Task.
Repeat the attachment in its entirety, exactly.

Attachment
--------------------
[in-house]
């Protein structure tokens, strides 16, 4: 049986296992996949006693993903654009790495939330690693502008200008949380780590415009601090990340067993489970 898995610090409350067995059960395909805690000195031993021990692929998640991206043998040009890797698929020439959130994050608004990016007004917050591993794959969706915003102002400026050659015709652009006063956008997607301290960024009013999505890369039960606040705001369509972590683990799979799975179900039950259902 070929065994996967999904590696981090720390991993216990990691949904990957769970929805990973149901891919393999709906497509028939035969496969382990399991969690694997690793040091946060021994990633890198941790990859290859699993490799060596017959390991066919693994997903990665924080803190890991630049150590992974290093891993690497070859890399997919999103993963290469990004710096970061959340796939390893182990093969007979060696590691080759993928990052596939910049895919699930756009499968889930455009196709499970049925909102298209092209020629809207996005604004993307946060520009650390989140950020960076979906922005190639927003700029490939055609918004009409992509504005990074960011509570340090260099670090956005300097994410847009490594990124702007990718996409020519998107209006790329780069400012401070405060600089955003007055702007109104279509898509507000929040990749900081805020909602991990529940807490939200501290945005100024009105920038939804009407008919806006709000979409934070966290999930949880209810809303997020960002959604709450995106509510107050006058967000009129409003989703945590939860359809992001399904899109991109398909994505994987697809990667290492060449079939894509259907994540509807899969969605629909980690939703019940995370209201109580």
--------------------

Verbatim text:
[in-house]
């Protein structure tokens, strides 16, 4: 049986296992996949006693993903654009790495939330690693502008200008949380780590415009601090990340067993489970 898995610090409350067995059960395909805690000195031993021990692929998640991206043998040009890797698929020439959130994050608004990016007004917050591993794959969706915003102002400026050659015709652009006063956008997607301290960024009013999505890369039960606040705001369509972590683990799979799975179900039950259902 070929065994996967999904590696981090720390991993216990990691949904990957769970929805990973149901891919393999709906497509028939035969496969382990399991969690694997690793040091946060021994990633890198941790990859290859699993490799060596017959390991066919693994997903990665924080803190890991630049150590992974290093891993690497070859890399997919999103993963290469990004710096970061959340796939390893182990093969007979060696590691080759993928990052596939910049895919699930756009499968889930455009196709499970049925909102298209092209020629809207996005604004993307946060520009650390989140950020960076979906922005190639927003700029490939055609918004009409992509504005990074960011509570340090260099670090956005300097994410847009490594990124702007990718996409020519998107209006790329780069400012401070405060600089955003007055702007109104279509898509507000929040990749900081805020909602991990529940807490939200501290945005100024009105920038939804009407008919806006709000979409934070966290999930949880209810809303997020960002959604709450995106509510107050006058967000009129409003989703945590939860359809992001399904899109991109398909994505994987697809990667290492060449079939894509259907994540509807899969969605629909980690939703019940995370209201109580």